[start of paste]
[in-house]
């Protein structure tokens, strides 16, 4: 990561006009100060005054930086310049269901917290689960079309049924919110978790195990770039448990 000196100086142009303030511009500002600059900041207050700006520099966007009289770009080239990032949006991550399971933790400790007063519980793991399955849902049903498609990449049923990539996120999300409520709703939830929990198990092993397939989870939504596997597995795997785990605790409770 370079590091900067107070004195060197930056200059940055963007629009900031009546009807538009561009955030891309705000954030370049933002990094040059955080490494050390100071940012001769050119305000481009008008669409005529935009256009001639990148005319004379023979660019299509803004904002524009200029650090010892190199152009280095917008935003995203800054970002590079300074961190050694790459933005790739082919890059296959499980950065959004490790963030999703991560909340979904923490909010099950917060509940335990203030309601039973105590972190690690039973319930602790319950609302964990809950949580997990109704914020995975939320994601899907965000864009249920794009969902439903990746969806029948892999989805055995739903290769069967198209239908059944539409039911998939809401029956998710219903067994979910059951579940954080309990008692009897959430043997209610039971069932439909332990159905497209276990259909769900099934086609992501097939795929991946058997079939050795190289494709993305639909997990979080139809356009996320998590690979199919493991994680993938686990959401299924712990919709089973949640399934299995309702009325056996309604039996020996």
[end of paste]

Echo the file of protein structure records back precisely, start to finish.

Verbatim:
[in-house]
């Protein structure tokens, strides 16, 4: 990561006009100060005054930086310049269901917290689960079309049924919110978790195990770039448990 000196100086142009303030511009500002600059900041207050700006520099966007009289770009080239990032949006991550399971933790400790007063519980793991399955849902049903498609990449049923990539996120999300409520709703939830929990198990092993397939989870939504596997597995795997785990605790409770 370079590091900067107070004195060197930056200059940055963007629009900031009546009807538009561009955030891309705000954030370049933002990094040059955080490494050390100071940012001769050119305000481009008008669409005529935009256009001639990148005319004379023979660019299509803004904002524009200029650090010892190199152009280095917008935003995203800054970002590079300074961190050694790459933005790739082919890059296959499980950065959004490790963030999703991560909340979904923490909010099950917060509940335990203030309601039973105590972190690690039973319930602790319950609302964990809950949580997990109704914020995975939320994601899907965000864009249920794009969902439903990746969806029948892999989805055995739903290769069967198209239908059944539409039911998939809401029956998710219903067994979910059951579940954080309990008692009897959430043997209610039971069932439909332990159905497209276990259909769900099934086609992501097939795929991946058997079939050795190289494709993305639909997990979080139809356009996320998590690979199919493991994680993938686990959401299924712990919709089973949640399934299995309702009325056996309604039996020996």